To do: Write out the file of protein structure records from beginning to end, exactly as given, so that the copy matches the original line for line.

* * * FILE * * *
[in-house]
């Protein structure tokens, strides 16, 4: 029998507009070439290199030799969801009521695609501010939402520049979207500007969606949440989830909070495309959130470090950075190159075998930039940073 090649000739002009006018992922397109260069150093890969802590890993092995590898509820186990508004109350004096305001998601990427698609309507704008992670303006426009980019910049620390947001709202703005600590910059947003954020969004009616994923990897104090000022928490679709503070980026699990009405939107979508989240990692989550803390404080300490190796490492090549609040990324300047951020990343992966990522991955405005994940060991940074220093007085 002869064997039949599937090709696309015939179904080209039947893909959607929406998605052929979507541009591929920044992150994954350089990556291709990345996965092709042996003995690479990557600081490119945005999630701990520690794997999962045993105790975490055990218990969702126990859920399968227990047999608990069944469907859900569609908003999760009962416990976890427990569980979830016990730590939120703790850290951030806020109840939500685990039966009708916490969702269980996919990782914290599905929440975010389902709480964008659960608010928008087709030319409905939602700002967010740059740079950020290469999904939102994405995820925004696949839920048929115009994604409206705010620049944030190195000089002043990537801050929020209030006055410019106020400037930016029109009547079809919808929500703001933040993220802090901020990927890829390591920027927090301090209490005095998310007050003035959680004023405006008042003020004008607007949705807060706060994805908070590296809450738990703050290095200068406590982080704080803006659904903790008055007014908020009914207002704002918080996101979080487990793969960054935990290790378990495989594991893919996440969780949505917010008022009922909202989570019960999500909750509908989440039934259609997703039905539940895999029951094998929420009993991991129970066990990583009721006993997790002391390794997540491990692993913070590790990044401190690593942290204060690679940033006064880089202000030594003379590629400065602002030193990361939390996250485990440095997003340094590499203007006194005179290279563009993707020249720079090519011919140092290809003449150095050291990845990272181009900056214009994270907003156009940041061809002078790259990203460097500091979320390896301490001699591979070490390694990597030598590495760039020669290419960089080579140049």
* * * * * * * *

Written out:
[in-house]
């Protein structure tokens, strides 16, 4: 029998507009070439290199030799969801009521695609501010939402520049979207500007969606949440989830909070495309959130470090950075190159075998930039940073 090649000739002009006018992922397109260069150093890969802590890993092995590898509820186990508004109350004096305001998601990427698609309507704008992670303006426009980019910049620390947001709202703005600590910059947003954020969004009616994923990897104090000022928490679709503070980026699990009405939107979508989240990692989550803390404080300490190796490492090549609040990324300047951020990343992966990522991955405005994940060991940074220093007085 002869064997039949599937090709696309015939179904080209039947893909959607929406998605052929979507541009591929920044992150994954350089990556291709990345996965092709042996003995690479990557600081490119945005999630701990520690794997999962045993105790975490055990218990969702126990859920399968227990047999608990069944469907859900569609908003999760009962416990976890427990569980979830016990730590939120703790850290951030806020109840939500685990039966009708916490969702269980996919990782914290599905929440975010389902709480964008659960608010928008087709030319409905939602700002967010740059740079950020290469999904939102994405995820925004696949839920048929115009994604409206705010620049944030190195000089002043990537801050929020209030006055410019106020400037930016029109009547079809919808929500703001933040993220802090901020990927890829390591920027927090301090209490005095998310007050003035959680004023405006008042003020004008607007949705807060706060994805908070590296809450738990703050290095200068406590982080704080803006659904903790008055007014908020009914207002704002918080996101979080487990793969960054935990290790378990495989594991893919996440969780949505917010008022009922909202989570019960999500909750509908989440039934259609997703039905539940895999029951094998929420009993991991129970066990990583009721006993997790002391390794997540491990692993913070590790990044401190690593942290204060690679940033006064880089202000030594003379590629400065602002030193990361939390996250485990440095997003340094590499203007006194005179290279563009993707020249720079090519011919140092290809003449150095050291990845990272181009900056214009994270907003156009940041061809002078790259990203460097500091979320390896301490001699591979070490390694990597030598590495760039020669290419960089080579140049």